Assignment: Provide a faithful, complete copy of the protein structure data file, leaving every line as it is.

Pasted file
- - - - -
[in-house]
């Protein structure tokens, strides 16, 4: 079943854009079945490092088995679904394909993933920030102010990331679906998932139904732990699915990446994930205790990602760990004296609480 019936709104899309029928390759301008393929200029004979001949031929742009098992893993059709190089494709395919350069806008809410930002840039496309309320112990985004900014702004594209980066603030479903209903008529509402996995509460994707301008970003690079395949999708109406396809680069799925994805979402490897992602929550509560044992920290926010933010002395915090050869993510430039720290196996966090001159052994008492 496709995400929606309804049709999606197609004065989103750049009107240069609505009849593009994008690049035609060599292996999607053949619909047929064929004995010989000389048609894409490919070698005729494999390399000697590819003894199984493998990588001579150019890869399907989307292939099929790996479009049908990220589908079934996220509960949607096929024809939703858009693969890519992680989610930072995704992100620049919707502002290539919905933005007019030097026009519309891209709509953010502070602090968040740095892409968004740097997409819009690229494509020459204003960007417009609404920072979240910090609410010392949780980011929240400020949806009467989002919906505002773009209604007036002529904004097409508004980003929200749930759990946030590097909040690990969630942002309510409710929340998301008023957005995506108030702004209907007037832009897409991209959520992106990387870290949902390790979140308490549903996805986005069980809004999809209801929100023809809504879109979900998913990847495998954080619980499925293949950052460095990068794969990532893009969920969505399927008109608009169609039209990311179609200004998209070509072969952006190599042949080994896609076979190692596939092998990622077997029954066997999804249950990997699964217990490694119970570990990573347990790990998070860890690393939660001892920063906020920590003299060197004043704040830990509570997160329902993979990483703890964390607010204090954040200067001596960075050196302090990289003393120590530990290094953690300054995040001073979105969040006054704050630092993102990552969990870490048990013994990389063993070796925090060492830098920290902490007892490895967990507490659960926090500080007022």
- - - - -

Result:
[in-house]
């Protein structure tokens, strides 16, 4: 079943854009079945490092088995679904394909993933920030102010990331679906998932139904732990699915990446994930205790990602760990004296609480 019936709104899309029928390759301008393929200029004979001949031929742009098992893993059709190089494709395919350069806008809410930002840039496309309320112990985004900014702004594209980066603030479903209903008529509402996995509460994707301008970003690079395949999708109406396809680069799925994805979402490897992602929550509560044992920290926010933010002395915090050869993510430039720290196996966090001159052994008492 496709995400929606309804049709999606197609004065989103750049009107240069609505009849593009994008690049035609060599292996999607053949619909047929064929004995010989000389048609894409490919070698005729494999390399000697590819003894199984493998990588001579150019890869399907989307292939099929790996479009049908990220589908079934996220509960949607096929024809939703858009693969890519992680989610930072995704992100620049919707502002290539919905933005007019030097026009519309891209709509953010502070602090968040740095892409968004740097997409819009690229494509020459204003960007417009609404920072979240910090609410010392949780980011929240400020949806009467989002919906505002773009209604007036002529904004097409508004980003929200749930759990946030590097909040690990969630942002309510409710929340998301008023957005995506108030702004209907007037832009897409991209959520992106990387870290949902390790979140308490549903996805986005069980809004999809209801929100023809809504879109979900998913990847495998954080619980499925293949950052460095990068794969990532893009969920969505399927008109608009169609039209990311179609200004998209070509072969952006190599042949080994896609076979190692596939092998990622077997029954066997999804249950990997699964217990490694119970570990990573347990790990998070860890690393939660001892920063906020920590003299060197004043704040830990509570997160329902993979990483703890964390607010204090954040200067001596960075050196302090990289003393120590530990290094953690300054995040001073979105969040006054704050630092993102990552969990870490048990013994990389063993070796925090060492830098920290902490007892490895967990507490659960926090500080007022």